The movie “Brick Lane” is all about the pathetic story of Bangladeshi women called Nazneen, who moved to London from rural area of Bangladesh upon marriage with a man much older to her. She was married to a man she completely dislikes and longed for a free life that her sister was leading back home in the village. She also bore two children from the dull marriage but was completely unsatisfied with the relationship with her husband. The movie takes a sharp turn when she falls in love with a handsome clothing worker who visits her house. The movie was set in the background of 9/11 period and showed the racial tensions and religious awareness existed in that duration.
Comparison of “Pushing Hands” with “The Class”
The Movie “Pushing Hands” is mainly about the life of an old martial art teacher from traditional background in an urban city called New York. Here the movie is concentrating on the ways in which old man called Mr.Chu trying to adjust with his Grandson’s family and their alien lifestyle in New York. He is trying hard to come in terms with the annoying and less friendly wife of Alex who is his grandson. Whereas in the movie “The Class”, the French tutor is as disturbed as Mr. Chu with his hostile students and trying all his luck to be friendly with them.” While the class has its share of diligent, well-behaved pupils like Asian immigrant Wei (Wei Huang), who speaks assuredly despite his less-than-perfect French, it’s the troublemakers who leave the most vivid impression”(Chang). We can here observe that both these movies depict the struggle of two people and steps they take to adjust to the difficult situation they are in.
Comparison of “Pushing Hands” with “Brick Lane”
In the movie “The Brick lane” the emphasis is on the Bangladeshi woman who moves to London city and the sorrow she go through in getting married to a man she never loved. She, same like Mr. Chu struggles to adjust with the city life and longs badly for her home country. Both the movie is increasingly expressing the way in which human sometimes have to live in conditions mostly they detest and have to fight against it. Even in both these movies, the key characters is in despair and falls in love with people for whom their desire in desperation. The movie explains that, at times it becomes difficult for people to live according to their will and has to surrender to the complexities and unfortunate situations in life.
Contrast of “Pushing Hands” with “The Class”
The movie “Pushing Hands” is a story of Chinese people and “The Class” is movie of French nationals. Here the key character is an elderly man and his interaction with his students who are teenagers. “If you’ve ever fought with a bunch of rowdy kids for control of a classroom, you know the tension that runs through the teaching sequences of The Class” (Jones). In the “Pushing Hands” the key character is struggling with one of his family members and is ending up in sorrow. Unlike the Key character Francois Bégaudeau, in movie “The Class” who is handsome and young, Mr. Chu is old and a retired person. In the movie “pushing Hands” Mr. Chu is a traditional Chinese man but in French movie the tutor Francois Bégaudeau is living in France and is modern and sophisticated.
Contrast of “Pushing Hands” with “Brick Lane”
In “Pushing Hands” the location is New York City which is part of America, while in “Brick lane” the movie is set in London city which is capital of United Kingdom. The story of “Pushing Hands” revolves around an old Chinese man and in “Brick Lane” the story is oriented on young Muslim women named Nankeen, who moves to London from a village of Bangladesh. According to (Durham)Nazneen plays the role with remarkable restraint, enduring a lifetime of dreams she could never live”The movie “Pushing hands” show the cultural clash and other movie show the young desires of a girl trapped in an unhappy relationship. Love and desire is a subject in “Brick Lane” whereas in the movie” Pushing Hands” survival of man in unconditional circumstances is highlighted.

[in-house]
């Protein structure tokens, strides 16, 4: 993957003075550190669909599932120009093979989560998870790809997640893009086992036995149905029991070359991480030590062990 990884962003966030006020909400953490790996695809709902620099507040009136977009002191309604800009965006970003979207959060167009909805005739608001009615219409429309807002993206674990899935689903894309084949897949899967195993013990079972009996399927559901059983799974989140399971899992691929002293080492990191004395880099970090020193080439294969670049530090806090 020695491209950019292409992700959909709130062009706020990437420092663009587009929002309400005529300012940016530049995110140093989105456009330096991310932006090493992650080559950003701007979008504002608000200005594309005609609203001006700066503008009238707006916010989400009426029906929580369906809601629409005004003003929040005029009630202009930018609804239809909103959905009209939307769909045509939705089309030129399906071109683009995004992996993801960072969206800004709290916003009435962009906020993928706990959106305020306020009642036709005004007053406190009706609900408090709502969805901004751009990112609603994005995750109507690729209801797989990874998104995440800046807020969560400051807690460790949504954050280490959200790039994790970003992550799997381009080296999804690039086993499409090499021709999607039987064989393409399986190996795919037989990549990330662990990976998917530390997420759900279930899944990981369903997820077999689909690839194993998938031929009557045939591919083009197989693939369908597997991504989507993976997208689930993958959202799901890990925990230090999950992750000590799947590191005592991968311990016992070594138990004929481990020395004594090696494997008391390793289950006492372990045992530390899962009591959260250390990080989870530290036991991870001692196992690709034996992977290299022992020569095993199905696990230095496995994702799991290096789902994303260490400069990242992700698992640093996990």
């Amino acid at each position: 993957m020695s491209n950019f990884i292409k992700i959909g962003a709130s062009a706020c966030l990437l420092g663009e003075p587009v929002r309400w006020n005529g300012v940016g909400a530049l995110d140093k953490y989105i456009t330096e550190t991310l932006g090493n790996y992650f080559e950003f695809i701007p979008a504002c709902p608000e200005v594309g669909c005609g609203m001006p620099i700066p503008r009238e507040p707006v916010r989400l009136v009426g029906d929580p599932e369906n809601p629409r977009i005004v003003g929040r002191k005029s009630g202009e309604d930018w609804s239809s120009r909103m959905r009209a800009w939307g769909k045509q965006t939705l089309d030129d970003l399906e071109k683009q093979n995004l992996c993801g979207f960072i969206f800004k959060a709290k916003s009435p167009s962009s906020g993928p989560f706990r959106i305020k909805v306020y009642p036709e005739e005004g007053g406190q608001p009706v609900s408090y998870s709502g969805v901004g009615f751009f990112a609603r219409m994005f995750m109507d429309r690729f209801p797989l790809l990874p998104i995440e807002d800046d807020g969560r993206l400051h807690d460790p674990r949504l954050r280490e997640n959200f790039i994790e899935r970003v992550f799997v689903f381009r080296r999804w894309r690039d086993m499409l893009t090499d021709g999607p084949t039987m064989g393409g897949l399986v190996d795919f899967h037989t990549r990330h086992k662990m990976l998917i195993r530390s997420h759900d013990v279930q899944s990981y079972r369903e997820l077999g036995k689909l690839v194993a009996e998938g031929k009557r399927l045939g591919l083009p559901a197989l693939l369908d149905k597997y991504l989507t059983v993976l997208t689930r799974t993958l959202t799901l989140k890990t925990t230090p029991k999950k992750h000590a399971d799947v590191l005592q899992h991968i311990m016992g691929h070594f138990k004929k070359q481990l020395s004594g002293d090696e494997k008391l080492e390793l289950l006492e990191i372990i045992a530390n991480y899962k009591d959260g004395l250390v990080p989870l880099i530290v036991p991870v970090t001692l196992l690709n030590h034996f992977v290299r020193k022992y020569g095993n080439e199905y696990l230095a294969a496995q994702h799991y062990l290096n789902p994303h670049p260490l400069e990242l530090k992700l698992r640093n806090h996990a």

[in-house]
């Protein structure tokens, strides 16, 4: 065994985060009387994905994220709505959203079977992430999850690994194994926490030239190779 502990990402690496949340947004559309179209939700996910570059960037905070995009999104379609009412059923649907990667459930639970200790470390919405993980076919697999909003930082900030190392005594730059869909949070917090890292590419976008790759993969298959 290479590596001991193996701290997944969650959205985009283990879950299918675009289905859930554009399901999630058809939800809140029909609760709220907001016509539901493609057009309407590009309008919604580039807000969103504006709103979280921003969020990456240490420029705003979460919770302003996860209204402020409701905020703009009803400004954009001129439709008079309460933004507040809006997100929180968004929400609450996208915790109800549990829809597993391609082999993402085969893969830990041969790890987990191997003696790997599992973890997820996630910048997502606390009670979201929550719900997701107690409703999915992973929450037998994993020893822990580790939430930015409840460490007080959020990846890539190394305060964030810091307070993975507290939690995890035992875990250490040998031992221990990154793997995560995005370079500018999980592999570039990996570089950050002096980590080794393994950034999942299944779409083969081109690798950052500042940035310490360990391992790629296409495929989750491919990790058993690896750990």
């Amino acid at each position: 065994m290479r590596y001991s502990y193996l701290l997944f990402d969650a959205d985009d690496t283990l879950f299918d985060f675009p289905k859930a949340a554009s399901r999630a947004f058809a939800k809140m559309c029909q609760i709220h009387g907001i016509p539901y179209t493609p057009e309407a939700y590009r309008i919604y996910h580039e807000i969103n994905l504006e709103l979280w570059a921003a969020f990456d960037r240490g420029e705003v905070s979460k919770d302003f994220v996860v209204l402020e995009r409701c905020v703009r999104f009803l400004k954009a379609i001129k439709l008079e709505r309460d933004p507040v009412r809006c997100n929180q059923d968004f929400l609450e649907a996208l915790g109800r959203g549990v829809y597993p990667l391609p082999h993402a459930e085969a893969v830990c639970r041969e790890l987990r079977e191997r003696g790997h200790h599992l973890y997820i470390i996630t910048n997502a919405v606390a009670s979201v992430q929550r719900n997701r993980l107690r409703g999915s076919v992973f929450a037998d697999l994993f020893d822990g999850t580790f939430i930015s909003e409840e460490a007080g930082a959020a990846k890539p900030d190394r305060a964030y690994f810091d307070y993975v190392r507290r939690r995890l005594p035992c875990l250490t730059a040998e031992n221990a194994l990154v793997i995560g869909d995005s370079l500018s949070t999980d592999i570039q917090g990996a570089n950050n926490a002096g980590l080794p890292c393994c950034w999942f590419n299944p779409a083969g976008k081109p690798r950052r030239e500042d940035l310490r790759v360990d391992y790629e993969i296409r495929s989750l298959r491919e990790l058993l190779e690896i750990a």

The Important Message in the Movie ‘Pushing Hands”
The movie “Pushing Hands” reach out to people, in making them understand the difficulty an immigrant can face in a foreign land. In this Ang Lee tries to explain the cultural as well as relationship conflict that can occur in a family in the modern urban environment.Mr. Chu, the old man who moves with his grandson Alex, finds it extremely difficult to adjust with Alex’s wife Martha who is an American writer. In this movie, the Chinese gentleman Mr.Chu, who has been a martial art teacher throughout his life in China moves to New York to join his grandson and meets with solitude and despair. Here the director shows how urbanization has taken away the feeling of love and care from the minds of young generation.
In this movie, it is shown that a man from traditional background finds it very difficult to adjust with the technological and super advance life style of developed nation. The director also wants to let people know that men should try to hold on to circumstances, how much ever adverse they are. Life is not a ball game; it has twists and turns unexpected and young or old people need to confront it boldly. According to (Levy,45) “A gentleman, Mr. Chu has to face the cruel reality that, unlike the Chinese, Americans have no respect for the elderly”. This movie is a clear message to young generation that sophistication is something which has to be reflected in their morality and attitude in every society whether it is urban or rural.
Definition and Genrification of East Asian Cinema